Priority or Option?

Our nation’s beloved poet, now among the immortals, was Maya Angelou. Recently, I stumbled on one of her exquisite sentences: “Never make someone a priority when all you are to them is an option.” Are your clients a priority or an option? What would they say about you? And, most importantly, how do we engage the client relationship art form so advisor and client become a priority with each other?

At the very least, making others a priority demands that we first value ourselves as individuals of worth. I have begun reading Jordan Peterson’s new book, 12 Rules for Life: An Antidote to Chaos. This former Harvard and now University of Toronto professor has as his second rule “Treat yourself like someone you are responsible for helping.” With deft insight, he notes that the majority of human beings treat their dogs and cats better than they treat themselves. His research suggests less than half of men and women given a prescription by their physician will either have the script filled or, if filled, take the prescribed dosage. Whereas the majority of us fill and make sure our pets receive all the medication prescribed by the Vet. Really?

It is impossible for us to place priority on others unless we first love and care for ourselves. Poor diet, lack of exercise, dangerous sleep habits, toxic friendships, and lack of self-esteem are but a few of the poisons we take while attempting to counsel others on right living and wise money management. In a word, the message becomes a heard “option” rather than the client feeling he or she is a priority. How can we expect others to take us seriously when we don’t take care of our physical, mental, and spiritual health?

Second, others become a priority when we place the relationship above a business recommendation or decision. With the rise of AI and model-driven platforms in all areas of commerce, advisors must re-visit the value they bring to the table. If all we have are ideas, void of deep, personal, and warm connections to those we serve, clients will soon begin to ask what barriers exist to take their business to a non-relating, algorithmic machine. They may one day do so because we conveyed to them by our behavior the relationship was not that important.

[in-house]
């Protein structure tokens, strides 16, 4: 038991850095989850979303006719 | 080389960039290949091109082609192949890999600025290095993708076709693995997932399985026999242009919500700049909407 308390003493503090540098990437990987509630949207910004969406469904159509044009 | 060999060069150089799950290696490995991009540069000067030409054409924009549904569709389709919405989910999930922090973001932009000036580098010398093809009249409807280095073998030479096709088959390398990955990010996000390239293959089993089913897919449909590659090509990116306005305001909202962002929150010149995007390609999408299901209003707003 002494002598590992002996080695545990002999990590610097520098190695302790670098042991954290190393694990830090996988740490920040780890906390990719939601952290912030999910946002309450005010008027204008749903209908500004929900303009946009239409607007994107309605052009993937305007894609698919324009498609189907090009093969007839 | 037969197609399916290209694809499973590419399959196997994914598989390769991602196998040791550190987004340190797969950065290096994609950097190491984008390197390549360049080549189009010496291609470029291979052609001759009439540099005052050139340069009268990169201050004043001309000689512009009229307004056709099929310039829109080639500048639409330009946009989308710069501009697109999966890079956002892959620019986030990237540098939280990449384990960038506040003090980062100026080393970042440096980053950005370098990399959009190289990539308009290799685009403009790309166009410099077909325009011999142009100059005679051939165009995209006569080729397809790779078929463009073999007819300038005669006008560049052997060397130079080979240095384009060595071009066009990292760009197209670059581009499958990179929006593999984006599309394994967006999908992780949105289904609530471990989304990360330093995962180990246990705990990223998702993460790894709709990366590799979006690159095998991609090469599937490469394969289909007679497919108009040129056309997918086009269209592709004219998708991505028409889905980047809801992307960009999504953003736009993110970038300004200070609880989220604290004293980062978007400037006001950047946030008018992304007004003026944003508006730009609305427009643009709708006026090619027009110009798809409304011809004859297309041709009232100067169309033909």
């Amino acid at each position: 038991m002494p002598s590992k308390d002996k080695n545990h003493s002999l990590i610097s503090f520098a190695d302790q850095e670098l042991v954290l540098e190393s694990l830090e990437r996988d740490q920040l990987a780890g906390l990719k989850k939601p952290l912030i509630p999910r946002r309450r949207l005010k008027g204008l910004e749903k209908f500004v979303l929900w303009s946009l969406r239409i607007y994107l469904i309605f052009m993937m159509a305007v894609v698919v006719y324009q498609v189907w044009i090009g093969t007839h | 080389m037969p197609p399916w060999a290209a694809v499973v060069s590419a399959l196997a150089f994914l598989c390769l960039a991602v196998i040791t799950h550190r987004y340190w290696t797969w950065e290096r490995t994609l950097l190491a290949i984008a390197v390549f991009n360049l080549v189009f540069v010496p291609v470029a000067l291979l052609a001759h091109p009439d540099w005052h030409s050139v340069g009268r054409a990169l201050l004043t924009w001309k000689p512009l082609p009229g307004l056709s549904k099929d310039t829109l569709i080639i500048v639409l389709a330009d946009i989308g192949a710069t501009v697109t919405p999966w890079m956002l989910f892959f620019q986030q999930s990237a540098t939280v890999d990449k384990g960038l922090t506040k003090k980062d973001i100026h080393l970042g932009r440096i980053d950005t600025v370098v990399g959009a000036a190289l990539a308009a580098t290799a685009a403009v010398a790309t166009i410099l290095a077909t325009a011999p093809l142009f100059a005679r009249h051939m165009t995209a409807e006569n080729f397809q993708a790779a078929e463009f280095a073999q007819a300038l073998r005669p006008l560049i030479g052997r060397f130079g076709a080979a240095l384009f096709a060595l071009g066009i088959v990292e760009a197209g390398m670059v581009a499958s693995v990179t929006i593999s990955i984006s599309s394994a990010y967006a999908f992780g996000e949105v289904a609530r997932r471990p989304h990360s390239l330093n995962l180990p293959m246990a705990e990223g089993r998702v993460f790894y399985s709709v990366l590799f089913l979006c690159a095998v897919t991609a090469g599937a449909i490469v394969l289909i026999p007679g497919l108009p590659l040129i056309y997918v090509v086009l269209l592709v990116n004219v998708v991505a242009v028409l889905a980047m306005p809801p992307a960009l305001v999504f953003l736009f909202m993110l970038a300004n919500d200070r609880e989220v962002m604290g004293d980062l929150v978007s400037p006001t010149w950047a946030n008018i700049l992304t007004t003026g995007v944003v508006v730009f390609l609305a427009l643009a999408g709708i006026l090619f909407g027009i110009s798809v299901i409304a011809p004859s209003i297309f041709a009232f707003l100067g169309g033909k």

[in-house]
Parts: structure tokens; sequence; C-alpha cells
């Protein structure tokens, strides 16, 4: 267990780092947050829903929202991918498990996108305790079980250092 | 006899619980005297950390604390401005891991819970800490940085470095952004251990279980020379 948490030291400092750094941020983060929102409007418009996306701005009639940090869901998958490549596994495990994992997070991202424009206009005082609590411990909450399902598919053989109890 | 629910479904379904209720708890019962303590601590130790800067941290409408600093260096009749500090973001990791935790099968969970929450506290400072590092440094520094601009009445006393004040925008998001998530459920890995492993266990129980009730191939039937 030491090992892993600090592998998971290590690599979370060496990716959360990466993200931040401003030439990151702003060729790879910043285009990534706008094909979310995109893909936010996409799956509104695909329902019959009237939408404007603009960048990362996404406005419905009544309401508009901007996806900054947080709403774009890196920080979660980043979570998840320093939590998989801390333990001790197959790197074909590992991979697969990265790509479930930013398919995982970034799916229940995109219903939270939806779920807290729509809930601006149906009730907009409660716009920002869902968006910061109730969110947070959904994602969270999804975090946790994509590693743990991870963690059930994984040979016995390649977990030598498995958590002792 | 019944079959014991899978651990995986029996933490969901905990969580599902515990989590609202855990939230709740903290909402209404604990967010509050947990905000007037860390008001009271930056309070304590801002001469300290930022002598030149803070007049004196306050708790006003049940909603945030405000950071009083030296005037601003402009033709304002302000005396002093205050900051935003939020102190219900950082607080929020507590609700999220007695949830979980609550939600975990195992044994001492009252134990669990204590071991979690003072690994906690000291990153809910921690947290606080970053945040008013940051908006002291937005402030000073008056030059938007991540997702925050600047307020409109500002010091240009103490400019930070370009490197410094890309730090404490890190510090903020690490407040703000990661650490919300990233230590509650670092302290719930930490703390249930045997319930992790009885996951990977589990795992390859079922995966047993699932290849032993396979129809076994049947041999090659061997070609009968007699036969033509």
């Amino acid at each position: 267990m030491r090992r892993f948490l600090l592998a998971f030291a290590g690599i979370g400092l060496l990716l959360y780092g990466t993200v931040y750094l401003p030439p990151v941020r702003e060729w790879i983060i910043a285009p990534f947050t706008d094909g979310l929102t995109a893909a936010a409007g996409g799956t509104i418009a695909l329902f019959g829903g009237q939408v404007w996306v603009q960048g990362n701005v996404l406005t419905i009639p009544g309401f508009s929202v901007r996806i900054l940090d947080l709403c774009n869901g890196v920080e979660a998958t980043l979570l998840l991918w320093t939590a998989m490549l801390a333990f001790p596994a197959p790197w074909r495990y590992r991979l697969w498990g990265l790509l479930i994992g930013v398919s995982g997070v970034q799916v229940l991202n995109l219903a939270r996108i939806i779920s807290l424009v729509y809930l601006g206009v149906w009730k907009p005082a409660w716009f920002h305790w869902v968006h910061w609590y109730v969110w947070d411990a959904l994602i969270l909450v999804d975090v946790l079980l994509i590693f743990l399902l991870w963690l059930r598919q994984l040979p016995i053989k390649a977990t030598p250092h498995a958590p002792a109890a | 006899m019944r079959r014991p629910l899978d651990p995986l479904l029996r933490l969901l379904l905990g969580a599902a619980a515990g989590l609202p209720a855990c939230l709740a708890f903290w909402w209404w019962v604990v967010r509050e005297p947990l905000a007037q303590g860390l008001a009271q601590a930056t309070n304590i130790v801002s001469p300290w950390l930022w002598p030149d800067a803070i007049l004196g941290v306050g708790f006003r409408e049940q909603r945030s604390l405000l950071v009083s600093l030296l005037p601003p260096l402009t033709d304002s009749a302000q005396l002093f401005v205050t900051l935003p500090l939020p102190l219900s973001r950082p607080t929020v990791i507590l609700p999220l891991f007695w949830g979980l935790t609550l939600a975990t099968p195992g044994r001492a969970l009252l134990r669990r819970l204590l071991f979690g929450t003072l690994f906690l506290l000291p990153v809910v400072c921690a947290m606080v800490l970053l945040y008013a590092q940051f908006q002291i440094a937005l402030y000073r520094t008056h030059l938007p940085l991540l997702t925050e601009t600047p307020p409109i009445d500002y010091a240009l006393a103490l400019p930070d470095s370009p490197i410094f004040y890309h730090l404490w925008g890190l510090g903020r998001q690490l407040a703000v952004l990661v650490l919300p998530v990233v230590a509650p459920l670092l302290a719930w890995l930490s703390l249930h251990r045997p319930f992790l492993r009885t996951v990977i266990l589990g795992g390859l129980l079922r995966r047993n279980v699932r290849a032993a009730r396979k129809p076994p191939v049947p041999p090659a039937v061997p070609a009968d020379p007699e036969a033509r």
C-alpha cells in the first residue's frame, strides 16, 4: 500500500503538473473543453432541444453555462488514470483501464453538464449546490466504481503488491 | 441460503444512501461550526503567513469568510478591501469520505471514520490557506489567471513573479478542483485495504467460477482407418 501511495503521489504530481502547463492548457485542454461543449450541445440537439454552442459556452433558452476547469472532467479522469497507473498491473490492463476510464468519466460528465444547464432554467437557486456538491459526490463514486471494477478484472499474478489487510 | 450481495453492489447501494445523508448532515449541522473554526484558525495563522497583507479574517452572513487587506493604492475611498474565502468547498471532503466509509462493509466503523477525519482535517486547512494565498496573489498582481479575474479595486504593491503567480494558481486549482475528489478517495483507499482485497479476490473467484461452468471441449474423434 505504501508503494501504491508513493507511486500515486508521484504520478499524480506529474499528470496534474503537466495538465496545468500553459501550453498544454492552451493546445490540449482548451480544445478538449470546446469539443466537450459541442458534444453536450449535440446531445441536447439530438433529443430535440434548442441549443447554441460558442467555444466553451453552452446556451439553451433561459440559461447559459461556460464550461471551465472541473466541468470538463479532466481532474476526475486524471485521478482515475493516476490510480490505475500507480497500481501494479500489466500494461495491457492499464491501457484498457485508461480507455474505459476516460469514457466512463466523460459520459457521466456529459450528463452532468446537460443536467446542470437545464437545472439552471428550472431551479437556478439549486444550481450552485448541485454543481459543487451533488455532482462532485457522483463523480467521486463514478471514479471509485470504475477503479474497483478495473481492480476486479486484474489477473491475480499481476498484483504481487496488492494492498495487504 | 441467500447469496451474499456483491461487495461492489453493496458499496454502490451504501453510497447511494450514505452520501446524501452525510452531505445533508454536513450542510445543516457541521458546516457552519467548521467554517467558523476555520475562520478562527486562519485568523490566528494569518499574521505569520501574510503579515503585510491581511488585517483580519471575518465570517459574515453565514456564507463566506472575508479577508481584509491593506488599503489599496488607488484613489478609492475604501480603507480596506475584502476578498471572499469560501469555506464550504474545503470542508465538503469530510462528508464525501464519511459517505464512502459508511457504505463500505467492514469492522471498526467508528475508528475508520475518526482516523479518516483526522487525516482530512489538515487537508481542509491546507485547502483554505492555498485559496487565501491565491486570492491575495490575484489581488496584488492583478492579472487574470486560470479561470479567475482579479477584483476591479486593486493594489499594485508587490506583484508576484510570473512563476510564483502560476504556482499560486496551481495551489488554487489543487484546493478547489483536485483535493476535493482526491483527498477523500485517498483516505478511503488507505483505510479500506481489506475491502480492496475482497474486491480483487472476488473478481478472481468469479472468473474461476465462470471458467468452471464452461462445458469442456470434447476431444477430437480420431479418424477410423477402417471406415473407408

Instead, make the human connection to prospects and clients priority and see them open to recommendations because how we act reveals to them how valuable they are. Start with learning their story. Make notes, ask questions seasoned with warm curiosity, and give your heart permission to feel the emotions tumbling out of their narratives. When you make a presentation, infuse your data with snippets from the stories they have told you. Like a beautiful tapestry, keep knitting into every conversation those moments from their past that touched you deeply.

The day is fast approaching when we will cease to be—if we ever were—the priority to those with whom we have worked if our sole focus has been about us, how smart we are, and the products we have to offer. You can delay, defer, and ultimately wipe such a day from the future by starting now, today, with the next client visit, to make the others who sit with you priority knowing they have so many other options. I don’t know about you, but I want my clients to see me as a priority because they believe I know and care about their lives, their dreams, and their stories. When you inject that way of relating to others, you will become their priority in an ever-crowded sea of soul-less options. Thank you Maya Angelou: Never make someone a priority when all you are to them is an option.”

 

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Comments 1

  1. Tim, as always, your articles are very well written and thoughtful. The Maya Angelou quote, though, is sort of sad to me because it seems to be saying our priorities of care should be conditioned on how someone views us instead of who we are. However, it seems like you are not recommending you follow the quote in client service. Your advice seems to be saying care for your clients in such a way that they will respond to you and make you a priority since you have made them a priority. On a personal relational level you could say love begins with the lover and then the beloved responds by making the lover a priority.

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